Sponsored by Oshkosh
16 Jan 20. Developing 3D printing capability for the defence and aerospace sector. BAE Systems and Renishaw have signed an agreement to work together on the development of additive manufacturing capability for the defence and aerospace sector, designed to help improve performance, reduce costs and speed up manufacturing processes on combat aircraft of the future. The MoU lays the framework for the two companies to bring together world-leading expertise in additive manufacturing (AM also known as 3D printing) to maximise the application of this novel emerging manufacturing technique. The agreement also opens up opportunities for joint research and development. The MoU was signed by Manufacturing and Materials Strategy & Technology Director for BAE Systems, Andy Schofield, and Will Lee, chief executive, Renishaw, during a visit to BAE Systems’ manufacturing facilities in Samlesbury, Lancashire.
The site is already home to several Renishaw advanced AM machines which form part of a 1,000 square metre dedicated New Product Development & Process Development Centre (NPPDC), where the latest emerging technologies and processes such as AM and Virtual Reality are explored and tested for application into aircraft design and manufacture. With a particular focus on additive manufacturing, investments into technologies like those provided by Renishaw help to ensure BAE Systems remains at the cutting edge of aerospace manufacturing, exploiting the latest technologies and processes to continually improve its advanced manufacturing capabilities.
BAE Systems began research into additive manufacturing techniques more than two decades ago and is currently using the technology to make production standard components for the Typhoon fighter aircraft. It is also applied in the rapid prototyping of new technology concepts as part of a drive to deliver Tempest – a capable, affordable and exportable next generation future combat air system.
Schofield said: “Additive manufacturing has and will continue to deliver significant benefits to our sector. Renishaw is a world leader in additive manufacturing and we have been impressed with the quality of parts produced on its machines. This agreement allows us to create a more open and collaborative environment to share ideas and knowledge. In an environment of fast developing technology and challenged budgets, collaboration and innovation are absolutely essential in order to retain cutting edge capability. I’m really excited by the potential this partnership has to help us deliver that.”
Lee said: “We have a great relationship already with BAE Systems, developed over many years through the application of our metrology products and have more recently worked with them on evaluating and understanding the performance envelope of our AM systems. We are delighted that they have been impressed with our systems, and this, together with our vision for AM development, has led to the strengthening of our collaboration. We look forward to the exciting opportunities that this strategic collaboration presents to further develop AM technologies for demanding aerospace production applications.” (Source: Google/https://www.arabianaerospace.aero/)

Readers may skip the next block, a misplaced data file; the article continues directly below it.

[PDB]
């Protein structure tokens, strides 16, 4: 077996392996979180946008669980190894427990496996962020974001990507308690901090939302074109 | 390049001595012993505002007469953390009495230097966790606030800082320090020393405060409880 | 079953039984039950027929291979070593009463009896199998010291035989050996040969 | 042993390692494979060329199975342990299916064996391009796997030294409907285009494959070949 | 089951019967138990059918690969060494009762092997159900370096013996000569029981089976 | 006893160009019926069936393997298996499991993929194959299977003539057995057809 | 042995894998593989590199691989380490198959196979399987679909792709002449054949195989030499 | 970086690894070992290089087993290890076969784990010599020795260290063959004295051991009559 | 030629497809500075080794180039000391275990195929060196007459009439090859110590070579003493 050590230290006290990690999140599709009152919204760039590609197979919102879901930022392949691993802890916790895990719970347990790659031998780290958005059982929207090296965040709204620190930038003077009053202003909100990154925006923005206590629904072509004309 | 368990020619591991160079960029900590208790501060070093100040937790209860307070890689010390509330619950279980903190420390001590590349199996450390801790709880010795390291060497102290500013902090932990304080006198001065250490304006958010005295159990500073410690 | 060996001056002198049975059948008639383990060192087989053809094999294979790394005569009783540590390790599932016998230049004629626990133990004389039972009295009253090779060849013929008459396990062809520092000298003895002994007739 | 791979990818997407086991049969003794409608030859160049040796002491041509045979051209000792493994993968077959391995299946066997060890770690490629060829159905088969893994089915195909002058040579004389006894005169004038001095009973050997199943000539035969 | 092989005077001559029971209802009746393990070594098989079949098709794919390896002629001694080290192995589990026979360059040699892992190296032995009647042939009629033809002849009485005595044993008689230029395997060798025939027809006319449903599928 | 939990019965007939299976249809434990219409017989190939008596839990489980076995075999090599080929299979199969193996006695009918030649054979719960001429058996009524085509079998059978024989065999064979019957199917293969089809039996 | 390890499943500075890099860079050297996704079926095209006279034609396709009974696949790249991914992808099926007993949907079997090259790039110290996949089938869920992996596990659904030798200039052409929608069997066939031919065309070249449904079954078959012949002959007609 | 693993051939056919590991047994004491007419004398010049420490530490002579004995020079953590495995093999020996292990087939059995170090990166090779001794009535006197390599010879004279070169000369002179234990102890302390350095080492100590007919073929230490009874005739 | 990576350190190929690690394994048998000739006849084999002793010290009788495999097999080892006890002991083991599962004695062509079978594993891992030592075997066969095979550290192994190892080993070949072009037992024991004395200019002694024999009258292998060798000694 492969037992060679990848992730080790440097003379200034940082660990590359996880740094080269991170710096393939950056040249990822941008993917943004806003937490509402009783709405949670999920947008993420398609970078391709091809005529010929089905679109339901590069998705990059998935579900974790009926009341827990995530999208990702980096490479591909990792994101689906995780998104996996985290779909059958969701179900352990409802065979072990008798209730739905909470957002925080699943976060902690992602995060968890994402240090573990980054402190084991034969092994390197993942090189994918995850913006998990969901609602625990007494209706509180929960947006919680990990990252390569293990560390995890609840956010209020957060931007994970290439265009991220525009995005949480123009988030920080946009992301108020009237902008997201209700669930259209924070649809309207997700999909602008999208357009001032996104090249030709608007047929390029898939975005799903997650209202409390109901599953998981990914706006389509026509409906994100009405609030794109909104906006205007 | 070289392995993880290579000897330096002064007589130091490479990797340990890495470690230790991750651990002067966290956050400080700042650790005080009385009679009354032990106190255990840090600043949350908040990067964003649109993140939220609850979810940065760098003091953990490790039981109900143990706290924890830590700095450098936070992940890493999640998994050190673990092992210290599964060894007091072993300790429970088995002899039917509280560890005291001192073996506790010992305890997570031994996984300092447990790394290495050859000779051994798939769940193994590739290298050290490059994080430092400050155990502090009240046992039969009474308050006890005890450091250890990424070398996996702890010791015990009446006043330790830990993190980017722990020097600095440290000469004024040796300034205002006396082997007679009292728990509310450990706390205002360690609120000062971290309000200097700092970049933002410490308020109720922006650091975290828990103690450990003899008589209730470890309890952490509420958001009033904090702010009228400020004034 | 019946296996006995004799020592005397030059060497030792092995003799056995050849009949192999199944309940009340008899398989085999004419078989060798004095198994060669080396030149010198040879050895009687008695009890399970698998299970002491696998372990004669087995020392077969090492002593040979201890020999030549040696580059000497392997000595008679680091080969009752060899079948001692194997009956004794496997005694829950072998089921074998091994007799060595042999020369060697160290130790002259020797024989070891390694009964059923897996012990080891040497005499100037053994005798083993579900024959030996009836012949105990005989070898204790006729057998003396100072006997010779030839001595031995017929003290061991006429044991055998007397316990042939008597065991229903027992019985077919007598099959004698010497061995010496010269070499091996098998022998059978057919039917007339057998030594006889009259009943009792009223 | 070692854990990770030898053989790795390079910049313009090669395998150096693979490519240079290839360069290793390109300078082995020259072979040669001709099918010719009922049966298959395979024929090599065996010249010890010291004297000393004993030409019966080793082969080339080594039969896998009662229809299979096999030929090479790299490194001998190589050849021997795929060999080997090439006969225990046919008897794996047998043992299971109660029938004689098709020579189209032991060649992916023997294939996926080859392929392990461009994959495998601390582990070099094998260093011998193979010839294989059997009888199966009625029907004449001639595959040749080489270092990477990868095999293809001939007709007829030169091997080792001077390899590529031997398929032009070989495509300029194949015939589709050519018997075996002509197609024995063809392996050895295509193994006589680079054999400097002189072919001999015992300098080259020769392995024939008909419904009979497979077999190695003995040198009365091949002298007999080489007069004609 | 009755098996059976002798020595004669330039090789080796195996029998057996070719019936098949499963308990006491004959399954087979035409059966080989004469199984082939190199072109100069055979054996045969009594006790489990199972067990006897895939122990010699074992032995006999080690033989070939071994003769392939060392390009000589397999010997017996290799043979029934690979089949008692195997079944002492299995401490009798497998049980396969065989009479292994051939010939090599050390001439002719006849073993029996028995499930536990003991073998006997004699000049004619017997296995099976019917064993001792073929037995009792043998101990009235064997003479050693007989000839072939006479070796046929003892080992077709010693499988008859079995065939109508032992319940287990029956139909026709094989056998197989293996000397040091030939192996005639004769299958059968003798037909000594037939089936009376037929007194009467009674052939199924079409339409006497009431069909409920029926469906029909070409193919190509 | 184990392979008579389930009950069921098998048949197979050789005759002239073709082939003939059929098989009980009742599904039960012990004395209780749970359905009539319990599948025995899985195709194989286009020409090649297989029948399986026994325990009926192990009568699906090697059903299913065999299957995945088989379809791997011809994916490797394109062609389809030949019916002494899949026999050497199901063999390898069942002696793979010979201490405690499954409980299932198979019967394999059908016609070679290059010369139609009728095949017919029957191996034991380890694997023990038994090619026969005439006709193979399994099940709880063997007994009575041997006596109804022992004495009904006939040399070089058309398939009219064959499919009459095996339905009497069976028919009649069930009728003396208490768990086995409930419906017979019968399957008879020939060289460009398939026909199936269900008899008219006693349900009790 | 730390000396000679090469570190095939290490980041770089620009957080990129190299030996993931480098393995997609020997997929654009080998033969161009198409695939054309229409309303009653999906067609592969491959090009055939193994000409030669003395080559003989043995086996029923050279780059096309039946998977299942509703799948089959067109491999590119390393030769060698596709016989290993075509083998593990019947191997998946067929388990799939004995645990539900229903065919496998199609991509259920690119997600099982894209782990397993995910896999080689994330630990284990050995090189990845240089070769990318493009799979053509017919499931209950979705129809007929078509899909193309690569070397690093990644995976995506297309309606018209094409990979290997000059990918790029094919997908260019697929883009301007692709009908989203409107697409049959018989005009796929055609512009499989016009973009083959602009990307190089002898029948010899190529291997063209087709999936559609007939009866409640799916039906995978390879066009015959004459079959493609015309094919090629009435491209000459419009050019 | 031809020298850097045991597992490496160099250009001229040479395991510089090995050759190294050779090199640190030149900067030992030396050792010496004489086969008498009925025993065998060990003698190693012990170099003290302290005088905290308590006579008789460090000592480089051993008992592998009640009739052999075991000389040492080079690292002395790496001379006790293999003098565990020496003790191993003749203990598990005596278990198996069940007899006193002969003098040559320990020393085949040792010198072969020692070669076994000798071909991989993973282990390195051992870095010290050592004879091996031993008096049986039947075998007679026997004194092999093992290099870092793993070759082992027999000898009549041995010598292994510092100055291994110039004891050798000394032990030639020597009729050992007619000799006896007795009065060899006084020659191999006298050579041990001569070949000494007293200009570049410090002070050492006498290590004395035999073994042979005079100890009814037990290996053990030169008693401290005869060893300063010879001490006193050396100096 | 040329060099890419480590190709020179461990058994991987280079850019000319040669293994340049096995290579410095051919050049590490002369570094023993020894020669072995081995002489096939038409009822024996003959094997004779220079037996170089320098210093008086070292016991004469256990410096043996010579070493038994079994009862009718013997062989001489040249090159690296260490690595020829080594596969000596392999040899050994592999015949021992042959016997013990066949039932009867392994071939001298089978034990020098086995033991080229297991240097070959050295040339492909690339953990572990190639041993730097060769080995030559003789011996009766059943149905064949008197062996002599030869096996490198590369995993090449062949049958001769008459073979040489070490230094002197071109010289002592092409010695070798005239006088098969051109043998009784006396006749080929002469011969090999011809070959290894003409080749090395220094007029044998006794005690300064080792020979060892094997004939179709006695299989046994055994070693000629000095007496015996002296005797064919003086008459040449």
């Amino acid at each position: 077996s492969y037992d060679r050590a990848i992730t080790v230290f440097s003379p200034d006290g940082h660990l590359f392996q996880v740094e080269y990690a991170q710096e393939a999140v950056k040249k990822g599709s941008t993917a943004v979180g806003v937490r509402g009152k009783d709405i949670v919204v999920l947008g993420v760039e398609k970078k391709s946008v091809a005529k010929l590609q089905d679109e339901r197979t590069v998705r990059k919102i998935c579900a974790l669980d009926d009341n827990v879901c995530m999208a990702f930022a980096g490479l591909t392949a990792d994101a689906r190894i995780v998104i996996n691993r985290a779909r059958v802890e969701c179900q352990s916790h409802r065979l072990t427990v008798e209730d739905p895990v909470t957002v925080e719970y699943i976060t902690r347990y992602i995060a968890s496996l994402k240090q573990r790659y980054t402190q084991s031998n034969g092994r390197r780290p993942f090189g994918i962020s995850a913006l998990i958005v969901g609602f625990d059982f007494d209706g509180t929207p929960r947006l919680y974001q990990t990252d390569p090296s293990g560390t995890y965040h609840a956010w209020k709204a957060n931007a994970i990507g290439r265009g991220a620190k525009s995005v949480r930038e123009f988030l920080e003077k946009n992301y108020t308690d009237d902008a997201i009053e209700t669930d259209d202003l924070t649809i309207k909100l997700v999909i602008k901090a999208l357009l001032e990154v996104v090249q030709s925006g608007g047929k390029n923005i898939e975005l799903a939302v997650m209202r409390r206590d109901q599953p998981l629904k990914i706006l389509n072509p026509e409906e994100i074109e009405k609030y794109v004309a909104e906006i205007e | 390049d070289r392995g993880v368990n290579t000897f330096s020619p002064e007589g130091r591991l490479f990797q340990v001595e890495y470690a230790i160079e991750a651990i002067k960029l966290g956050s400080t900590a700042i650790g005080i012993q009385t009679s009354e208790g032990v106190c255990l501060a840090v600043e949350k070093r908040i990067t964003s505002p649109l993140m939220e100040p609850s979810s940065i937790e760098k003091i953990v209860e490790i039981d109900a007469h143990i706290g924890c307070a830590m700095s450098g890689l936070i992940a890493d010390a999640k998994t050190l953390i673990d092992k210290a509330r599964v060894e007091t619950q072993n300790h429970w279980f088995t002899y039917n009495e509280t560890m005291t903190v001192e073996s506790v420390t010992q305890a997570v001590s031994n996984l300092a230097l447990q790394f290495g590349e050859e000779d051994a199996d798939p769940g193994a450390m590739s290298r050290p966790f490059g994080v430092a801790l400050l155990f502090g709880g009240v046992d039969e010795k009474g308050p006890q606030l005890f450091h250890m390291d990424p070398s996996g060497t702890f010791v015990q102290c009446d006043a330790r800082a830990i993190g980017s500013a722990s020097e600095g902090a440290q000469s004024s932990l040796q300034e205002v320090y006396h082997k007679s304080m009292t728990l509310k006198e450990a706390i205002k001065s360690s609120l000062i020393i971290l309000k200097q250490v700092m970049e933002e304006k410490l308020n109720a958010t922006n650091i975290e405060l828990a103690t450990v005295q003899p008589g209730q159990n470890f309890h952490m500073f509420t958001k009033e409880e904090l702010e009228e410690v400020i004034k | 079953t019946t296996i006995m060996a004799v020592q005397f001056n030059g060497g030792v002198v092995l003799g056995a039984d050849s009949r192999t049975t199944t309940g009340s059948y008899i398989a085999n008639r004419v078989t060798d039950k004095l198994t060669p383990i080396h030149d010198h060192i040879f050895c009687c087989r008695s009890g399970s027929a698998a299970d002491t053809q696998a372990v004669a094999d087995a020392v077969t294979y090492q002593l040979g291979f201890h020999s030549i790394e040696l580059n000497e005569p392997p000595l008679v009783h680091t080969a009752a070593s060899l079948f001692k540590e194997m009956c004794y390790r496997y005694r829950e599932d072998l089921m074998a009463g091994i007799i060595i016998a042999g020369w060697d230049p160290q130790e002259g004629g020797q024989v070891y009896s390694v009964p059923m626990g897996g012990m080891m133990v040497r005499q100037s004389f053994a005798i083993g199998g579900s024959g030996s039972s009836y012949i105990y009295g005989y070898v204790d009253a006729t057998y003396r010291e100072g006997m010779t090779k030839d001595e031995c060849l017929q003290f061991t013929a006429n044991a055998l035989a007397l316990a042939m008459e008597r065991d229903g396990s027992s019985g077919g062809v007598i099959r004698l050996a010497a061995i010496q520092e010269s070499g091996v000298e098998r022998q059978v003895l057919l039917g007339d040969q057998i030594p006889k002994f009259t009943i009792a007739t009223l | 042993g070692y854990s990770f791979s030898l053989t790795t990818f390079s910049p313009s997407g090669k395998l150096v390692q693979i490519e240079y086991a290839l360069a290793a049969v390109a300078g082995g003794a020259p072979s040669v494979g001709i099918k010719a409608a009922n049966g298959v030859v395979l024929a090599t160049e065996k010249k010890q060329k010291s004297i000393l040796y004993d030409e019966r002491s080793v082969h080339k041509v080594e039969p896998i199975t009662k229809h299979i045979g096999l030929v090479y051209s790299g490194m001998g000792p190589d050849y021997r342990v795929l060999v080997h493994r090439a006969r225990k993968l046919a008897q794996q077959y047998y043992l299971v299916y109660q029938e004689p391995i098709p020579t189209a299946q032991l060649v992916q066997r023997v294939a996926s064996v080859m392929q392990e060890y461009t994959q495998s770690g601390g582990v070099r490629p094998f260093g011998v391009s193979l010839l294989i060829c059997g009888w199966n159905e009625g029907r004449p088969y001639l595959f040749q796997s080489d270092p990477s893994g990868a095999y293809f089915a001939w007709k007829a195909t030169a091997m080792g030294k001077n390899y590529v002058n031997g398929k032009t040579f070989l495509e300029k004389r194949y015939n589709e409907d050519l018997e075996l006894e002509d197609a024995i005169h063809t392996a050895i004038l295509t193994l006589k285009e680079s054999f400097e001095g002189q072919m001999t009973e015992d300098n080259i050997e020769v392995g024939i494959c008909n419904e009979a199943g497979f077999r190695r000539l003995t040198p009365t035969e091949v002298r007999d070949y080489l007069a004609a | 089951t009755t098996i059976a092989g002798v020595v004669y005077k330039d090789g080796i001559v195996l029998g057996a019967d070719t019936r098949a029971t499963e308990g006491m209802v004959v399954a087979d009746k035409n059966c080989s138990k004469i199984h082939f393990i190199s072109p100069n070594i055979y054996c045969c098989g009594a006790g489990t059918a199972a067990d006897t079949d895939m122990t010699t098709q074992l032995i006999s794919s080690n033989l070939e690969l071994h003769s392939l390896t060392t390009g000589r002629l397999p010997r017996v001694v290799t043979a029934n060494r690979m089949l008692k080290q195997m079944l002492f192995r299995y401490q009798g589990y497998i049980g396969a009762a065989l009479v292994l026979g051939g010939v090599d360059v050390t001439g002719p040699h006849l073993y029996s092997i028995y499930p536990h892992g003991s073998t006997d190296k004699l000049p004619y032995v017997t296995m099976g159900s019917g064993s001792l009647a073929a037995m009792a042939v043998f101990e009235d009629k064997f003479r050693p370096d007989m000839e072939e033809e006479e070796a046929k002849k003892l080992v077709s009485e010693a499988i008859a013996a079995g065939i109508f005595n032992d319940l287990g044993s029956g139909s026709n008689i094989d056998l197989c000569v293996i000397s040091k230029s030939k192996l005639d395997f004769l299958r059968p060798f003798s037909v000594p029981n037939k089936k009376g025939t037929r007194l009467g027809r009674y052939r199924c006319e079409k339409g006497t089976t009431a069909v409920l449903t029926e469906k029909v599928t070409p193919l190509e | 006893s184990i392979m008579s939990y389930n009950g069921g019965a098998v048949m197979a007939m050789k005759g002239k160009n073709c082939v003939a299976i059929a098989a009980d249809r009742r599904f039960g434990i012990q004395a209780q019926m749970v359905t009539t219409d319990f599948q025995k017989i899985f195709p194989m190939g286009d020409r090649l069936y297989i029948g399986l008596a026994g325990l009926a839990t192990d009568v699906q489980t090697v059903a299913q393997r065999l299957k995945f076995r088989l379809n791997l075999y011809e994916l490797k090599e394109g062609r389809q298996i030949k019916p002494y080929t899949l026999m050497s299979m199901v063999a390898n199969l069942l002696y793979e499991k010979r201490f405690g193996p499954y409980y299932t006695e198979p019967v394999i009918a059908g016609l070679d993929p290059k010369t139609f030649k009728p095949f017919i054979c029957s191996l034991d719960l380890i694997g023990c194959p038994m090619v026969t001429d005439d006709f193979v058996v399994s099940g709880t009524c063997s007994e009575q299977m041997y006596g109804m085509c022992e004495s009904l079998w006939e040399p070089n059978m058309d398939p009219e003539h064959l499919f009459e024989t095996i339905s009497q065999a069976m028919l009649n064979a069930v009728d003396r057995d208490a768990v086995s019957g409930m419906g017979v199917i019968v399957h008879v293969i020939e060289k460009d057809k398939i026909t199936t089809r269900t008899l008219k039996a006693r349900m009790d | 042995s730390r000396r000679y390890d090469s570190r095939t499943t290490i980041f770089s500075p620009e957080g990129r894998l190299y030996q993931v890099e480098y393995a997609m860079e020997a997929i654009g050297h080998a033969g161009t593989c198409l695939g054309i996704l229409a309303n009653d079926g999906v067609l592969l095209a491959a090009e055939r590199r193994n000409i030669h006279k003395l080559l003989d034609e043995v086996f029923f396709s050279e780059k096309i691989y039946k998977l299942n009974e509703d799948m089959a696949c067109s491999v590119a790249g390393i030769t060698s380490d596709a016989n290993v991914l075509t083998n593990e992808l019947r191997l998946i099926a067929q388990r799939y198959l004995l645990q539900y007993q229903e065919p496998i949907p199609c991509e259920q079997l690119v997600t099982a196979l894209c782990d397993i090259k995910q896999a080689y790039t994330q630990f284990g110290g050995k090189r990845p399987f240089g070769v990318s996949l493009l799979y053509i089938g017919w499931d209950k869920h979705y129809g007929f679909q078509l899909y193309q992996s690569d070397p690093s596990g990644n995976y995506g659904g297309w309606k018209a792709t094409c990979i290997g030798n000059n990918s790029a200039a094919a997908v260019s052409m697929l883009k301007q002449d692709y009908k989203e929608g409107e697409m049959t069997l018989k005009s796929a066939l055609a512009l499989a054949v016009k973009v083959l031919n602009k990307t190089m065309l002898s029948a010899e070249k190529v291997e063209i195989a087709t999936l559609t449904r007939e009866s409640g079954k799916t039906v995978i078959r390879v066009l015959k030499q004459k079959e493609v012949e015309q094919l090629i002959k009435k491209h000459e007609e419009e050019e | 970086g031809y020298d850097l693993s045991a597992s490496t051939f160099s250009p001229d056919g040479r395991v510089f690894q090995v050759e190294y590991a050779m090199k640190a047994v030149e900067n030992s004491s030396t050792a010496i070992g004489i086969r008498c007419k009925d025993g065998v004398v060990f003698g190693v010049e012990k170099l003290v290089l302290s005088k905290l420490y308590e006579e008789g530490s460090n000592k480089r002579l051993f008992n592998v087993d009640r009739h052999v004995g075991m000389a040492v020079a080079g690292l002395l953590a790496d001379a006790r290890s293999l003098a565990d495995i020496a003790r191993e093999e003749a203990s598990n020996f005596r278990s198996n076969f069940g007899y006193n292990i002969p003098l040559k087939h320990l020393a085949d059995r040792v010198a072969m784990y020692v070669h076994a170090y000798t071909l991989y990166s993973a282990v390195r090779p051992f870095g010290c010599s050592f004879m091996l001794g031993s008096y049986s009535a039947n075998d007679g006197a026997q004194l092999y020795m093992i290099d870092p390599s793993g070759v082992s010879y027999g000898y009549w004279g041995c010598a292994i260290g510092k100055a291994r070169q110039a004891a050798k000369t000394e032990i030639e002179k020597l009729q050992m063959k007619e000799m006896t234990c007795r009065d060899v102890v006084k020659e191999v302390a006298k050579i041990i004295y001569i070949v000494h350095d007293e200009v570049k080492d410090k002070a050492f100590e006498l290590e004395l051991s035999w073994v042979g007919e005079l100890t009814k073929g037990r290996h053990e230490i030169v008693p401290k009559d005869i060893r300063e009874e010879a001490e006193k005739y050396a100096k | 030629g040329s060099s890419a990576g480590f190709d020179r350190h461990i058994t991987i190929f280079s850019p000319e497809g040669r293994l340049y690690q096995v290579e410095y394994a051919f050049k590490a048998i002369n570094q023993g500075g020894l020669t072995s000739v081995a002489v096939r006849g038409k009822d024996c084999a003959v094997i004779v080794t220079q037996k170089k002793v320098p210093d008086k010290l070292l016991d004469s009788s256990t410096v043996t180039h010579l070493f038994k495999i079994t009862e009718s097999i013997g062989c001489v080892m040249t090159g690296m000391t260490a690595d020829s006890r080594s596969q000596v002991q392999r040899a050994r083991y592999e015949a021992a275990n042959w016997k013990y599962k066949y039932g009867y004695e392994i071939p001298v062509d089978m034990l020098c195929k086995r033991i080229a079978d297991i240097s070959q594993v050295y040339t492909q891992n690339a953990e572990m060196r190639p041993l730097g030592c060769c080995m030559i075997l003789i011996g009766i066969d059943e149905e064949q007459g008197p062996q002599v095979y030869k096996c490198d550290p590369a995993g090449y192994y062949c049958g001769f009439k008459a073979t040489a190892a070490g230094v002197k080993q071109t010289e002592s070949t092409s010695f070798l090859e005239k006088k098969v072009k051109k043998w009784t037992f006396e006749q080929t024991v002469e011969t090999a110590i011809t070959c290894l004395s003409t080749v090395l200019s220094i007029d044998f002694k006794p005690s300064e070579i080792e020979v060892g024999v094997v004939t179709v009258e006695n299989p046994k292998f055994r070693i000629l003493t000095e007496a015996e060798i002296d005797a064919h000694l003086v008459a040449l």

17 Jan 20. AFMC invites ideas to improve missions through USAF Ideation platform. The US Air Force Materiel Command (AFMC) has invited civilians and airmen from across the enterprise to submit innovative solutions and ideas.
The ideas are requested as part of the ‘AFMC We Need initiative’, which seeks to help shape the future of AFMC.
As a major command, AFMC plays a crucial role in achieving the National Defense Strategy. In order to support the strategy, the initiative will make sure the command has the ‘best structure, resources, and culture’.
Participants can submit their proposals through the US Air Force (USAF) Ideation platform, or Ideascale. It is open until September this year.
Submissions can be floated for any mission area with a specific focus on themes such as leadership, culture, infrastructure, communication and agility transformation.
AFMC deputy commander major general Carl Schaefer said: “Our airmen are developing innovative solutions and finding ways to improve our missions every day. Often these local solutions can benefit a wider command and airforce audience.
“This is an opportunity for us to empower our airmen and civilians to take their ideas and move them forward for the AFMC and airforce we need.”
The proposals will be reviewed by the Commander’s Accelerated Initiatives Office (AFMC/CDX). Ideas with potential would be taken forward for further development and refinement.
The participants will be given an opportunity to pitch their solutions, following which decisions would be taken whether to move them to a prototype or implementation stage.
In addition, the Headquarters Air Force will receive ideas that fall beyond the centre and major command level use.
Schaefer added: “What we also learned was that for many of these issues, our airmen were already working to improve them and have ideas on how to address others.